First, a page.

updates: my boss is having an affair with his assistant, and more

It’s a special “where are you now?” season at Ask a Manager and I’m running updates from people who had their letters here answered in the past. Here are four updates from past letter-writers.

1. My boss is having an affair with our assistant — and I’m friends with his wife

I tried to keep under the radar at work as much as possible and continued plugging away at my job search while trying to ignore whatever was happening with Tammy and John.

The affair eventually came out. John was poorly covering his tracks at home and my friend/his wife eventually figured out something was going on. They have now separated and are going through a very contentious divorce. John and Tammy are openly a couple now and are expecting a baby this summer.

My friend was understandably devastated, but she did not ask me if I knew or if I suspected anything. She told our hobby group who has rallied around her with support.

I am happy to report that I accepted a new position a few months ago and am now working in a similar position with a different organization. The new company is larger and much better managed, and my new boss communicates transparently and views hiring as a process for meeting business needs rather than doing personal favours for people! It is such a relief. I do not know anyone here personally, and have resolved not to mix friendships and business again in future, if I can avoid it!

2. Can my remote job make me visit the office at my own expense? (#3 at the link)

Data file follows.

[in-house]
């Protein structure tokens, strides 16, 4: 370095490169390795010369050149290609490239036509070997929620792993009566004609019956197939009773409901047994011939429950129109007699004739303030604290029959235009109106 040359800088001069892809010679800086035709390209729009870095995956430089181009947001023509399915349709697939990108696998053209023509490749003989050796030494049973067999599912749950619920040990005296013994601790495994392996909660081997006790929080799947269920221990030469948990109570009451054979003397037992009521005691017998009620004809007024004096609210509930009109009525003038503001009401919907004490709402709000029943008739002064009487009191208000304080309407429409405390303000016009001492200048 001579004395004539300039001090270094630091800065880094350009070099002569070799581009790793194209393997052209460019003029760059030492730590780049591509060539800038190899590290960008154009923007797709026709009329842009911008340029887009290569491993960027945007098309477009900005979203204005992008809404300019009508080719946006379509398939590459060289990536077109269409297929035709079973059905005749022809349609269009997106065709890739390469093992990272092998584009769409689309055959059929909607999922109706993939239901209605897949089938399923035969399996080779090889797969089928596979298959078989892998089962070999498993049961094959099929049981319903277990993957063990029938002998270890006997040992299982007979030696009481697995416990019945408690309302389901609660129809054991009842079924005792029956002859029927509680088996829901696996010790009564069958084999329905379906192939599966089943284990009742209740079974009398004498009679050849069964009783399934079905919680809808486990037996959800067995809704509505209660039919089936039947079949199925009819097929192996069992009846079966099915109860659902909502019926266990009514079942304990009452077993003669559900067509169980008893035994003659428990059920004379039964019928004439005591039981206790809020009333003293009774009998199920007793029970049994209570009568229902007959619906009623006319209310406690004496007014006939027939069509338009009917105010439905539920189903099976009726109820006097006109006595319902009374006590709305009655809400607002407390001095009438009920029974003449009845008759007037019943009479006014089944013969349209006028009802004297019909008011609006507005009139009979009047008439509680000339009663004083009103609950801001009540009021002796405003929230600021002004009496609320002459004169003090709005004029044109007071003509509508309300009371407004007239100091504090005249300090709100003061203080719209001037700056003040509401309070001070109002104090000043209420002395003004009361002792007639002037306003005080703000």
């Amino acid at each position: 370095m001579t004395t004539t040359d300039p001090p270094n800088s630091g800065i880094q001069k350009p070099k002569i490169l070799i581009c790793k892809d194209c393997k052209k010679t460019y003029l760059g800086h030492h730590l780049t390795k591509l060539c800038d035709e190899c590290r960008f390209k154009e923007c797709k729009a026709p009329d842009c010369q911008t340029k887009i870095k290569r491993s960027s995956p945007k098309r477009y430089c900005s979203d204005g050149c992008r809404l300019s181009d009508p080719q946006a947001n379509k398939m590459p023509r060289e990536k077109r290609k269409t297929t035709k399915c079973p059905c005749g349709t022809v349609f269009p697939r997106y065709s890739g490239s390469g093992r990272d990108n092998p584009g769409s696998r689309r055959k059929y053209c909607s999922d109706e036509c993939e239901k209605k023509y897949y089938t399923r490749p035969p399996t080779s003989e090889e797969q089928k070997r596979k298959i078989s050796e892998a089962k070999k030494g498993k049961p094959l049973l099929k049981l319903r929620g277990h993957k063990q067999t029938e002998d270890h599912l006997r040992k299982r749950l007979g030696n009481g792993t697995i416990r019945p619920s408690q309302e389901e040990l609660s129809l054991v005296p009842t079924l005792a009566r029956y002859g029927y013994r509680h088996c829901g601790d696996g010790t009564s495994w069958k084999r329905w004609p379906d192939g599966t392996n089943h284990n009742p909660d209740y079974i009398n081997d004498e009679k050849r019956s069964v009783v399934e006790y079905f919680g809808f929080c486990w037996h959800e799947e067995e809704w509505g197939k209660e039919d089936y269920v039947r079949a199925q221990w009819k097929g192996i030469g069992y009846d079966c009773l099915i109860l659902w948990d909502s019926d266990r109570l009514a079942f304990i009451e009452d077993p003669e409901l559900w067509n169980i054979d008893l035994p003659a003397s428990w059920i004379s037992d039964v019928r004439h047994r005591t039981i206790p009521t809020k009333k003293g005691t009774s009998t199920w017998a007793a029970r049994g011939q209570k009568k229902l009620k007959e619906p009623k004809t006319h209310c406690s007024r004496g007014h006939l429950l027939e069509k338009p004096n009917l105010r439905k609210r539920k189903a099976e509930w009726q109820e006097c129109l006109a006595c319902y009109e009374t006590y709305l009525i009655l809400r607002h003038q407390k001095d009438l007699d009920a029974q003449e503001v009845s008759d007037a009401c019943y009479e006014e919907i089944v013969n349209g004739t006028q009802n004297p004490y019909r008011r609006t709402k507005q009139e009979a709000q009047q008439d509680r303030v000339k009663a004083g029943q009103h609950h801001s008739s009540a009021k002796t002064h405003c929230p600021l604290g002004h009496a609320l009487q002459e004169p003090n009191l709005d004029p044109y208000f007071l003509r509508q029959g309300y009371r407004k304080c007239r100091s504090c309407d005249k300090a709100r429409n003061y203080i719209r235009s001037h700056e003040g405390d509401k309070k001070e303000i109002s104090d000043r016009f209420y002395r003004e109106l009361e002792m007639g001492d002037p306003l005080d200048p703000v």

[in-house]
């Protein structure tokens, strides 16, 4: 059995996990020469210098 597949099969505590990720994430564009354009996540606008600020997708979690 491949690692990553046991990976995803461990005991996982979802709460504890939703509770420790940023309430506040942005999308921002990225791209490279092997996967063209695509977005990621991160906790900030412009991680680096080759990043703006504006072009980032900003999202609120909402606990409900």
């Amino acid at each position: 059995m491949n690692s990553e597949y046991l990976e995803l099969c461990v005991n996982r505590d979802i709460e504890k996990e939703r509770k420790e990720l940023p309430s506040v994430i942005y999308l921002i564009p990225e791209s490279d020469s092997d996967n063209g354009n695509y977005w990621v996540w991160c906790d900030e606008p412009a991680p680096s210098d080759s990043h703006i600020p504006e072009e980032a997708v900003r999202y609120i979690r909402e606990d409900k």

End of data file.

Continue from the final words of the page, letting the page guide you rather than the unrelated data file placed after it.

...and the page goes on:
Luckily, I’ve never been asked to join any in-person meetings or events. There have been a few friendly invitations to use local coworker’s guest rooms for casual get-togethers for our social media pages, but I’ve only replied gratefully but noncommittally. When they say “all hands on deck” they’re also very careful to say “for everyone who lives local to the area” and “please come help if you can.”

Seems like a raw deal for anyone who lives locally to always get roped in to get the dirty work done, but I at least try to offer to do extra admin/email work to help cover their days spent away from their regular work. There are a number of full-time remote team members now, including several that are high-up in the company. The bigwigs fly in about 6-8 times per year, and I doubt they’re flying on their own dime unless they have a flight attendant in the family. So it feels understood that they won’t require anything they’re not willing to pay for or at least accommodate.

So far, so good!

3. I’m worried my coworker’s surgery will set the standard for how long I can be out for my wife’s (#4 at the link)